As serious as it might be when politicians ask for and get special treatment (or don't ask and get it anyway), it's that much worse when some are deliberately exempted from the law all together, or the law is selectively "reinterpreted" to make it somehow more in line with what another politician wants. That's what some are accusing the President himself — without a vote, without a debate — of having done. The Boston Globe wrote:

"Over the past five years, Bush has stated that he can defy any statute that conflicts with his interpretation of the Constitution. In many instances, Bush cited his role as head of the executive branch or as commander in chief to justify the exemption."

In explanation, the report continued:

"Bush made the claims in 'signing statements,' official documents in which a president lays out his interpretation of a bill for the executive branch, creating guidelines to follow when it implements the law."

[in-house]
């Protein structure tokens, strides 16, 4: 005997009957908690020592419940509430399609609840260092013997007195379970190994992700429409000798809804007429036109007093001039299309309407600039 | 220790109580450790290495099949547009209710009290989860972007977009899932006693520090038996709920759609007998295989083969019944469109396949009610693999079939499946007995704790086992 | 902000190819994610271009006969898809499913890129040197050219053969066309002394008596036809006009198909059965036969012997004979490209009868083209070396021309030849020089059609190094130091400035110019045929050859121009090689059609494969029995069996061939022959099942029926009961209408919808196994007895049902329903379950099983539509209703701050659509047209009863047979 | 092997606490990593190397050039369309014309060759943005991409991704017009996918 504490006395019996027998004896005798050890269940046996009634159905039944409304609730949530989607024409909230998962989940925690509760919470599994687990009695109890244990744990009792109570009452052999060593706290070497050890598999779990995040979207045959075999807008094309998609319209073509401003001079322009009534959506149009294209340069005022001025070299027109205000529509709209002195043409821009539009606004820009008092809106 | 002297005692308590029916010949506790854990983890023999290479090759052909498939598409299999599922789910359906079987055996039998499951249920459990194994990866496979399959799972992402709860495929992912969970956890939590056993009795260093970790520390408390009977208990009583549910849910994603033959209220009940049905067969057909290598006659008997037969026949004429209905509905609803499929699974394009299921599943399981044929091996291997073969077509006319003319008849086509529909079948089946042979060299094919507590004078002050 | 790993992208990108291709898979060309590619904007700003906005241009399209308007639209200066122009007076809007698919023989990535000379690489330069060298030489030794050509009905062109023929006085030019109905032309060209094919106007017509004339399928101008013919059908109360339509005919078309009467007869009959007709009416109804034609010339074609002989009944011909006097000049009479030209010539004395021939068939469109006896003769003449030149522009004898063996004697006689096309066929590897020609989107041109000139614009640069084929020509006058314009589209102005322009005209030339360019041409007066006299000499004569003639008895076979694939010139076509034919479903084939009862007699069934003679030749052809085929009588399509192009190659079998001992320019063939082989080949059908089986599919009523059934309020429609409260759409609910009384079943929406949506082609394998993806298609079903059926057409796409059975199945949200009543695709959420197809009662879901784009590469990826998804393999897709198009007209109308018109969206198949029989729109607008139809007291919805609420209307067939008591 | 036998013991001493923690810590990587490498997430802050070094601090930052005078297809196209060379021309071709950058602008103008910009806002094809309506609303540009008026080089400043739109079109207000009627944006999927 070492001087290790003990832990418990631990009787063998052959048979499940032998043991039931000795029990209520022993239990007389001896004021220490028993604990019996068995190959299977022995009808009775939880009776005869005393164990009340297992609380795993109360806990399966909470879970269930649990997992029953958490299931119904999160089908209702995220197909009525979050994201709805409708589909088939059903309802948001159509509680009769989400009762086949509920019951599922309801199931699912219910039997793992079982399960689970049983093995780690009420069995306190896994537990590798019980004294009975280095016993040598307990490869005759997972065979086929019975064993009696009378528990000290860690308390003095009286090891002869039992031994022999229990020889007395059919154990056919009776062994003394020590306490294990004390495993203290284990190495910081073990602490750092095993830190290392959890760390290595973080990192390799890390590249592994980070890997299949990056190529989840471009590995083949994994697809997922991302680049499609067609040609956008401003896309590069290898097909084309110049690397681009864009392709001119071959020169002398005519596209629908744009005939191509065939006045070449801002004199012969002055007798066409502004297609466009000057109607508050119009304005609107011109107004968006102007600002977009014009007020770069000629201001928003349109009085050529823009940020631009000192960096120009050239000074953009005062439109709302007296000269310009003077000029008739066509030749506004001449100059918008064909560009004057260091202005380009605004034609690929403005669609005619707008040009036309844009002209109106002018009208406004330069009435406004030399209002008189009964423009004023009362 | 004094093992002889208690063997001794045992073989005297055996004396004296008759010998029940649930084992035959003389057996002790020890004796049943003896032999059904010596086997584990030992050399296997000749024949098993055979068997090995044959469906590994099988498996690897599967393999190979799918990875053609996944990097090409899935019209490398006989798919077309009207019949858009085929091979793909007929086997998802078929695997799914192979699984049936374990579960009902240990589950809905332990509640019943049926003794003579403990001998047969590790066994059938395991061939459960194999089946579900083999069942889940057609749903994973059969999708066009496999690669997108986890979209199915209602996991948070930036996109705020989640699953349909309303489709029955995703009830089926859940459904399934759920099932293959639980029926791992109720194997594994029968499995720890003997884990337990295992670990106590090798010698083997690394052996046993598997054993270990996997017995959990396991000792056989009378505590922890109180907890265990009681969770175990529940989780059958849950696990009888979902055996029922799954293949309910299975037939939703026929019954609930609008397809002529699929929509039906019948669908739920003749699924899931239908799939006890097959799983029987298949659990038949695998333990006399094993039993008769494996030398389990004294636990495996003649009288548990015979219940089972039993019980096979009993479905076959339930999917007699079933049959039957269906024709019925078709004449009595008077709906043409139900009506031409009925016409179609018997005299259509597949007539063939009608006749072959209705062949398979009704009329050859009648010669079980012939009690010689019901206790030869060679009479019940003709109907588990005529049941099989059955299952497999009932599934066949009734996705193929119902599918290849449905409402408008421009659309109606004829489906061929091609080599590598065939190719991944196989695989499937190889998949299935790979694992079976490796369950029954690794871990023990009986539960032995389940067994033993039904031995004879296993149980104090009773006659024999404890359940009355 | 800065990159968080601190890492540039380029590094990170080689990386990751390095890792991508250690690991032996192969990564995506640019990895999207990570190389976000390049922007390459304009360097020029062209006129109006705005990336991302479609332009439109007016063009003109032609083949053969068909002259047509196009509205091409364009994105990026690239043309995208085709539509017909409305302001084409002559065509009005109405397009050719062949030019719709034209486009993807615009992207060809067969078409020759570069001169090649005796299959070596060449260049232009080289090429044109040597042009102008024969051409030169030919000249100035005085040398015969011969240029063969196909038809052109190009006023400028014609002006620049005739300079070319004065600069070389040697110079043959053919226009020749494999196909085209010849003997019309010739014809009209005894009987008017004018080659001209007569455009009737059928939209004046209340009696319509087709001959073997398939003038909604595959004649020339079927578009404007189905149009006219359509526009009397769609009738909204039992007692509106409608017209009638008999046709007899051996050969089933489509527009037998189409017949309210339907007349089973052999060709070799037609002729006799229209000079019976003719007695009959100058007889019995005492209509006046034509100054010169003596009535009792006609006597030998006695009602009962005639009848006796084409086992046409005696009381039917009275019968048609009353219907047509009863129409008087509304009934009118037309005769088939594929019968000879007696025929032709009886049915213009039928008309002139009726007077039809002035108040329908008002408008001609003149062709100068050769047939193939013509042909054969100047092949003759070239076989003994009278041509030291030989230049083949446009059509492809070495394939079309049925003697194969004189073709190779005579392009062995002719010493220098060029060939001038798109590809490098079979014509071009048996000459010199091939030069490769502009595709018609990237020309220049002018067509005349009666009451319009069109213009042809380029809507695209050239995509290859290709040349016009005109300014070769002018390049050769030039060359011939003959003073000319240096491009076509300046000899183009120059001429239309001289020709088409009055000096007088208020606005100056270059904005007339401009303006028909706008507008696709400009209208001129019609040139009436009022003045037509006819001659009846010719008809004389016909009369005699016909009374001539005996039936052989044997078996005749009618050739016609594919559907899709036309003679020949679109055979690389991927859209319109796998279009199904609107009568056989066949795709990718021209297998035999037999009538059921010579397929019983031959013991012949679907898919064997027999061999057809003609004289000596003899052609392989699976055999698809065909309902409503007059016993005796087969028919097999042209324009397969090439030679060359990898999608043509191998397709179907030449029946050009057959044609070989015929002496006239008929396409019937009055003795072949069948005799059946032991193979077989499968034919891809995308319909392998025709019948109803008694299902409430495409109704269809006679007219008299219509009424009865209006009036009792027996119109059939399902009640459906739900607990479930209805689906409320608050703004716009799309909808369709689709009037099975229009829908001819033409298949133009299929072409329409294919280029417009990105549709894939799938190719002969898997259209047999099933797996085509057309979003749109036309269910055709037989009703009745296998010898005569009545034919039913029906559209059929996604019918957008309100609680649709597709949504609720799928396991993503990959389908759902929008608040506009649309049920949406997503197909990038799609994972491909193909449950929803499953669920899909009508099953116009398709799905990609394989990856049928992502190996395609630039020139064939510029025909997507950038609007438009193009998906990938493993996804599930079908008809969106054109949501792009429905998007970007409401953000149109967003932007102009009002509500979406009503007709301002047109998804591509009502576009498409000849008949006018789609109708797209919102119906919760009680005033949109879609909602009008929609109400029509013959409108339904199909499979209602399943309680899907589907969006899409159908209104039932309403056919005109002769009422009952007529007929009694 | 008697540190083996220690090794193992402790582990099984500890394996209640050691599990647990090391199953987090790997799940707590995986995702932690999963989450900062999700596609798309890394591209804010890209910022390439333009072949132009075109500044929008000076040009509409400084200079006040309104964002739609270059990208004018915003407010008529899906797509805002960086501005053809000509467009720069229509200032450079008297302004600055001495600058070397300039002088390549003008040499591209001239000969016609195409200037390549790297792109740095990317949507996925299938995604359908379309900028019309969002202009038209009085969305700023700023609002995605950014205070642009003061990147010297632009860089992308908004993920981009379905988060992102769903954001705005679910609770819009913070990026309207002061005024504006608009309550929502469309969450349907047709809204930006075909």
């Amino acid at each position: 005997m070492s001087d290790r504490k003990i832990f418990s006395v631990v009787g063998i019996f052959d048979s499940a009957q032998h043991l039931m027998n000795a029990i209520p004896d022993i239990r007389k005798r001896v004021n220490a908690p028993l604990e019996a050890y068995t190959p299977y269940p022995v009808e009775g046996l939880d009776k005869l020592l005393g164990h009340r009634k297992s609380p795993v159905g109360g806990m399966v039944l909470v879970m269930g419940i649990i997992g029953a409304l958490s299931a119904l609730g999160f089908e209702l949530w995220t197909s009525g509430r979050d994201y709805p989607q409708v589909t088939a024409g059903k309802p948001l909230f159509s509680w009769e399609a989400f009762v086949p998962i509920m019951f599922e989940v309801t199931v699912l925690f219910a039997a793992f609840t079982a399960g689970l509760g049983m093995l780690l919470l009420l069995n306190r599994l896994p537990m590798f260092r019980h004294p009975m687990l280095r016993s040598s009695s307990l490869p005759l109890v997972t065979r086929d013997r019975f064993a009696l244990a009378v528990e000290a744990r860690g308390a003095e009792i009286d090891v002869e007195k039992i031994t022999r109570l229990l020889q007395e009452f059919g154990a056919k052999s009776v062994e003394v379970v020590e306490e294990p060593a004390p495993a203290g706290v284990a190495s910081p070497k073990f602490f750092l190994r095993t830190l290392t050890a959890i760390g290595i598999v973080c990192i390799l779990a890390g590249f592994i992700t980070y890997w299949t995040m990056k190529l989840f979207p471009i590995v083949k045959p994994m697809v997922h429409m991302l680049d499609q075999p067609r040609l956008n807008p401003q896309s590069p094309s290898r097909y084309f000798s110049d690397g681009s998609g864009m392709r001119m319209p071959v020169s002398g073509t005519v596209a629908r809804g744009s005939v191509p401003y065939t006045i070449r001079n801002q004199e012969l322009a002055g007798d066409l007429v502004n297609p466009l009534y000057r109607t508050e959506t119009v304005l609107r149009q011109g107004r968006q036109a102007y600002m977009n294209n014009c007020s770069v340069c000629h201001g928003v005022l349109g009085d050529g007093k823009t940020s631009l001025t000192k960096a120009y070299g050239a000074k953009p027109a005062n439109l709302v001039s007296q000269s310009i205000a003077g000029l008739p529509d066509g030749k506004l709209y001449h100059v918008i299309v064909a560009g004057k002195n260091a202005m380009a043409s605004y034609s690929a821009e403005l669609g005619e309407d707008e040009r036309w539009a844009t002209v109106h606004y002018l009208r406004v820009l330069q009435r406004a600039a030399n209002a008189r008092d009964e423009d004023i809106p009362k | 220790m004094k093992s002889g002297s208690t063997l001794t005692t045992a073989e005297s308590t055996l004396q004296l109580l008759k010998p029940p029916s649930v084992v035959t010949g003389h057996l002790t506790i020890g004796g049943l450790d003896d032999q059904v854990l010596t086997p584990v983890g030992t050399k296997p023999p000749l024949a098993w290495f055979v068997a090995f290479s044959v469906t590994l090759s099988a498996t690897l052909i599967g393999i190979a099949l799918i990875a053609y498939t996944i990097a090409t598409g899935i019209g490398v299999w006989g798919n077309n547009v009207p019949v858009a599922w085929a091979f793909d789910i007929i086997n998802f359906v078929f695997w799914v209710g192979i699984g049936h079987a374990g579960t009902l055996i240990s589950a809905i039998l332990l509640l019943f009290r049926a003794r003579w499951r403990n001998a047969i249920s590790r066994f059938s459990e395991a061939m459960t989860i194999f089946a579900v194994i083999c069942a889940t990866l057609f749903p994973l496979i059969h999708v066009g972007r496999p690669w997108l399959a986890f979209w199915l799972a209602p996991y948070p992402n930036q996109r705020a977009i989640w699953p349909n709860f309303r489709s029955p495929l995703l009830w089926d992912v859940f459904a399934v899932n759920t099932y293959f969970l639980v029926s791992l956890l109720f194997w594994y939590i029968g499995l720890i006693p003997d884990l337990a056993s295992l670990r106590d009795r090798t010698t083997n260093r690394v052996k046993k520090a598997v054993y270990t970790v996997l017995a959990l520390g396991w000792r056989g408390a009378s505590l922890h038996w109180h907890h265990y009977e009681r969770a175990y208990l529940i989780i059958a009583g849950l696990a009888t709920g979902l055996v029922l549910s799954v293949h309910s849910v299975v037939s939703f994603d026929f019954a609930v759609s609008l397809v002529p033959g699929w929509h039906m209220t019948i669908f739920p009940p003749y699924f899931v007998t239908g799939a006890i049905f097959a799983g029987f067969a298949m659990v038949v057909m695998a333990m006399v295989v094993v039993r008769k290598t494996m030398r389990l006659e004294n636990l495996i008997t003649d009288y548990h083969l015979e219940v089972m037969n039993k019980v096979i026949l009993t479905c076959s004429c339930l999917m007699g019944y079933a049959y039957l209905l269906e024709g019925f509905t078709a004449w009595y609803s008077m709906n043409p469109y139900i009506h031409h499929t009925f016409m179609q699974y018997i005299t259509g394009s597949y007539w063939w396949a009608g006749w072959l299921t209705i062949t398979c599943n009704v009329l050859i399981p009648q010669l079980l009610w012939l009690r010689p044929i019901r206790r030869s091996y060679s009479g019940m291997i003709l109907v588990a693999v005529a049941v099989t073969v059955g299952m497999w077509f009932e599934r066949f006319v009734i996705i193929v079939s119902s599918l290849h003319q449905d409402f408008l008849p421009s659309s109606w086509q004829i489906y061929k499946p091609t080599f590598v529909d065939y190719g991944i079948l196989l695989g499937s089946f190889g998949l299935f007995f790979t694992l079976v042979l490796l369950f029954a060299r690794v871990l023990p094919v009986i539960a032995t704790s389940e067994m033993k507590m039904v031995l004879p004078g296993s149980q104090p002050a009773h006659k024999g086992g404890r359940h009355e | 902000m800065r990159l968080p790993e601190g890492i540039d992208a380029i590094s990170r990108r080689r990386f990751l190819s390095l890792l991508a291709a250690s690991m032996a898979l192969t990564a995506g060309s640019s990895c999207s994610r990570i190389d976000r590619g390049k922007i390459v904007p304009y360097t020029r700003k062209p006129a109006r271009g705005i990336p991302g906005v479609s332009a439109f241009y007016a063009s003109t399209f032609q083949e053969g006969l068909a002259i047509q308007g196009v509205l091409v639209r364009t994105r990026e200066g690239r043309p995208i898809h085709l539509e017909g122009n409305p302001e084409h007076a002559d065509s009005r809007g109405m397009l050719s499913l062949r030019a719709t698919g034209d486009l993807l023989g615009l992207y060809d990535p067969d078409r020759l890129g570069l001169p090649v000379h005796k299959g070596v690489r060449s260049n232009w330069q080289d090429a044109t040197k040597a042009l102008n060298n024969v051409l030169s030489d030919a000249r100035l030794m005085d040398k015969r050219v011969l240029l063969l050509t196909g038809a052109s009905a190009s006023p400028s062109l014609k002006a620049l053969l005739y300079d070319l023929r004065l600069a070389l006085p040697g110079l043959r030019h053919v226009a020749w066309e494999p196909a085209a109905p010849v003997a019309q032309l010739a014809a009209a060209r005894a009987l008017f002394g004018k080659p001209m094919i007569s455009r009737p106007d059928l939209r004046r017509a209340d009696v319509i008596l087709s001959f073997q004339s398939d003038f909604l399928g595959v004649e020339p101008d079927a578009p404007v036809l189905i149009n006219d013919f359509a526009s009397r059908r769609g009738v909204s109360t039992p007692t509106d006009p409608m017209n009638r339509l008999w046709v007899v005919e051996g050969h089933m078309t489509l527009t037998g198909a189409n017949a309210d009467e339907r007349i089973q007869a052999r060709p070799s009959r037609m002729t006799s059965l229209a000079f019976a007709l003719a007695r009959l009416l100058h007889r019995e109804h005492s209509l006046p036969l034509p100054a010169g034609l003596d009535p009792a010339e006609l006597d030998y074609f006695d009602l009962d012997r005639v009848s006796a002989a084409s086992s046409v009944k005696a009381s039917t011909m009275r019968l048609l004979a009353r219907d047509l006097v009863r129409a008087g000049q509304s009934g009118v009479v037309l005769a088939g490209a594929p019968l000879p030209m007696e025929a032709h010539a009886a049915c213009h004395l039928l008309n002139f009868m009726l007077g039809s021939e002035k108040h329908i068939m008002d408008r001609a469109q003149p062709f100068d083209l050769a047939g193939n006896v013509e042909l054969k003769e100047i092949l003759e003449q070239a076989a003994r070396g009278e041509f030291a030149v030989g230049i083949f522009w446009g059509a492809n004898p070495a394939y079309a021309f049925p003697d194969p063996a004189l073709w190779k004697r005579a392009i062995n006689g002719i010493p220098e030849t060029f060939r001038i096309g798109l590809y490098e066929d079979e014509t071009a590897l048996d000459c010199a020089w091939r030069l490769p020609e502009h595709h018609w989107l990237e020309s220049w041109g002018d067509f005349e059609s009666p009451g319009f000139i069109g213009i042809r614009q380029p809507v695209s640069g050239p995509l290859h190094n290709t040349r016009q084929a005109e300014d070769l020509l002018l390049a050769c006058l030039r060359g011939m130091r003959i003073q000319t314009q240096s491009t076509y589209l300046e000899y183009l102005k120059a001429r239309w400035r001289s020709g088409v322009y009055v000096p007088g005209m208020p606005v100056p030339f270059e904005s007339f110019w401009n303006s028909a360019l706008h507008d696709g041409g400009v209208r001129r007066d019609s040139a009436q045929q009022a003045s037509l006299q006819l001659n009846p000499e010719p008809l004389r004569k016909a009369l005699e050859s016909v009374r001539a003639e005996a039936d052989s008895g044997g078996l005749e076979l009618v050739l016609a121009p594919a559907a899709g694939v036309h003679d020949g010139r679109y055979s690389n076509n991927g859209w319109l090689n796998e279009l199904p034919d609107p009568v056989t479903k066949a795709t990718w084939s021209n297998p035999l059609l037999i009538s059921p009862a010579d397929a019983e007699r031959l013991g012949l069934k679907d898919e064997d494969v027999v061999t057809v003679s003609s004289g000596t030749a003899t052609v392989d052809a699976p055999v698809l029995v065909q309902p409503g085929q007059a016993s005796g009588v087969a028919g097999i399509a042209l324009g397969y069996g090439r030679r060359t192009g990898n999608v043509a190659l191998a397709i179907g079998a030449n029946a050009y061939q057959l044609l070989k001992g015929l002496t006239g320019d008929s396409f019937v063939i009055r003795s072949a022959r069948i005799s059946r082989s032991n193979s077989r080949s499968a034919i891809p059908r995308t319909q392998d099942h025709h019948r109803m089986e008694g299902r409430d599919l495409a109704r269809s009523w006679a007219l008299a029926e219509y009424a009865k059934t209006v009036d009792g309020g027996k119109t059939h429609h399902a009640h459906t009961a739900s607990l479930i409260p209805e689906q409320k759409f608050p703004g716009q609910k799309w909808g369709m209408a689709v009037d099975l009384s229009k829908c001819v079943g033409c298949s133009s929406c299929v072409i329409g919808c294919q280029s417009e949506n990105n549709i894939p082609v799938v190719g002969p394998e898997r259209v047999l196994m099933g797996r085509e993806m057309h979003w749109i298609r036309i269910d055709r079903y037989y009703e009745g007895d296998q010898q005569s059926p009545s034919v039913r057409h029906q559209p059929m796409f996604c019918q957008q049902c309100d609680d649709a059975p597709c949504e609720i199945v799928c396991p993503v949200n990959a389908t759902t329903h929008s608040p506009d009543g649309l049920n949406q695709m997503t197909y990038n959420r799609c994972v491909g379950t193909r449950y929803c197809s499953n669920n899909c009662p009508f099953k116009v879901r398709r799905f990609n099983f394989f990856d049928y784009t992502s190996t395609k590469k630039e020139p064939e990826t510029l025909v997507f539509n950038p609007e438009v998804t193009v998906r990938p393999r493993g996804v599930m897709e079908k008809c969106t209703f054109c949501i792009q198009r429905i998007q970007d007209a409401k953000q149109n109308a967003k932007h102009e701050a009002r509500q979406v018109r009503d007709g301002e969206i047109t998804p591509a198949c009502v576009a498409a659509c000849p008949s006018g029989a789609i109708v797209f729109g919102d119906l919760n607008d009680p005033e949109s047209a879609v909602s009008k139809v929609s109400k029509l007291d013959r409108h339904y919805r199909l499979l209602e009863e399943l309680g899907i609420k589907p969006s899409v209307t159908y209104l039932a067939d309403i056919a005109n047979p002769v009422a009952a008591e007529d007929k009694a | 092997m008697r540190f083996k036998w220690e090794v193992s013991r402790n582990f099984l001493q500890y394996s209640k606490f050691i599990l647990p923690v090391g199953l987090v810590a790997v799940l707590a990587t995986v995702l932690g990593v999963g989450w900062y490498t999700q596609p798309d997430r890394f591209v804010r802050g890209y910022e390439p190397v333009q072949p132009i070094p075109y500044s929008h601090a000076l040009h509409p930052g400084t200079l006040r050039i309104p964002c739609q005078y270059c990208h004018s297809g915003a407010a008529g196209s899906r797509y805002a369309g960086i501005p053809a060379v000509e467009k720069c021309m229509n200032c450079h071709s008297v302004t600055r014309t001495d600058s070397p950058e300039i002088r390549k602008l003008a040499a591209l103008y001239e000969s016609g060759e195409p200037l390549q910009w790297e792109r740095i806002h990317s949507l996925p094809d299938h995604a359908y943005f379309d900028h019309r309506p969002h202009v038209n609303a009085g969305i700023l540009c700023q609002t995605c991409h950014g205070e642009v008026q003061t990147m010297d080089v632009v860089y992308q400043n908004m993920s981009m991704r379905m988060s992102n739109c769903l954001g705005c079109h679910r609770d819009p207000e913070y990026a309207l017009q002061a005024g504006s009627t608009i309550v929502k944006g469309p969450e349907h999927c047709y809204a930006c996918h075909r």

Please take note of the pronoun used in both of these excerpts. President Bush has chosen not to abide by laws duly passed by Congress if in "his" interpretation, they don't measure up to the Constitution. Further, the bill is then reinterpreted by the President so that it's "his" interpretation that's used in the law's implementation. It's not Congress that decides, nor is it the American people. It's not even the final arbiter of constitutionality, the US Supreme Court. No, according to President George W. Bush, it's "his" opinion, "his" interpretation that defines the law.

In light of this report, it can't possibly come as a real surprise to anybody that some in Congress — you know, the men and women charged with actually hammering out those laws the President has been reinterpreting according to "his" interpretation of constitutionality — are calling for some kind of investigation. The White House has said it will cooperate, but it doubtless also hopes that everyone will remember that other presidents have done the same thing (though admittedly to a far lesser extent).